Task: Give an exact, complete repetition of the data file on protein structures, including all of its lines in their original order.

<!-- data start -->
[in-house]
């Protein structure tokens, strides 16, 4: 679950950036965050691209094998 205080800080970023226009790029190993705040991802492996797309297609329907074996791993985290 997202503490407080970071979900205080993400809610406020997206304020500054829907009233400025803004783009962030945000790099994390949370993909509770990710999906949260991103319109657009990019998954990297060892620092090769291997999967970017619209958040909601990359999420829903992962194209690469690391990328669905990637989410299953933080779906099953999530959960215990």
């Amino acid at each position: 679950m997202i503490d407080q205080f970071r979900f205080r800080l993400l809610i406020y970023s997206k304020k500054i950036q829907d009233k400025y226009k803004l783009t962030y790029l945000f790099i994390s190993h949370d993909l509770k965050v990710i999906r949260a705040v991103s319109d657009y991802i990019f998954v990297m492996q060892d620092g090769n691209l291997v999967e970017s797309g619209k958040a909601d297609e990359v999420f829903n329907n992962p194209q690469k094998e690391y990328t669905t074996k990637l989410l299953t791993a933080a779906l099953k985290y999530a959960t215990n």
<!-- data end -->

[in-house]
């Protein structure tokens, strides 16, 4: 679950950036965050691209094998 205080800080970023226009790029190993705040991802492996797309297609329907074996791993985290 997202503490407080970071979900205080993400809610406020997206304020500054829907009233400025803004783009962030945000790099994390949370993909509770990710999906949260991103319109657009990019998954990297060892620092090769291997999967970017619209958040909601990359999420829903992962194209690469690391990328669905990637989410299953933080779906099953999530959960215990």
């Amino acid at each position: 679950m997202i503490d407080q205080f970071r979900f205080r800080l993400l809610i406020y970023s997206k304020k500054i950036q829907d009233k400025y226009k803004l783009t962030y790029l945000f790099i994390s190993h949370d993909l509770k965050v990710i999906r949260a705040v991103s319109d657009y991802i990019f998954v990297m492996q060892d620092g090769n691209l291997v999967e970017s797309g619209k958040a909601d297609e990359v999420f829903n329907n992962p194209q690469k094998e690391y990328t669905t074996k990637l989410l299953t791993a933080a779906l099953k985290y999530a959960t215990n």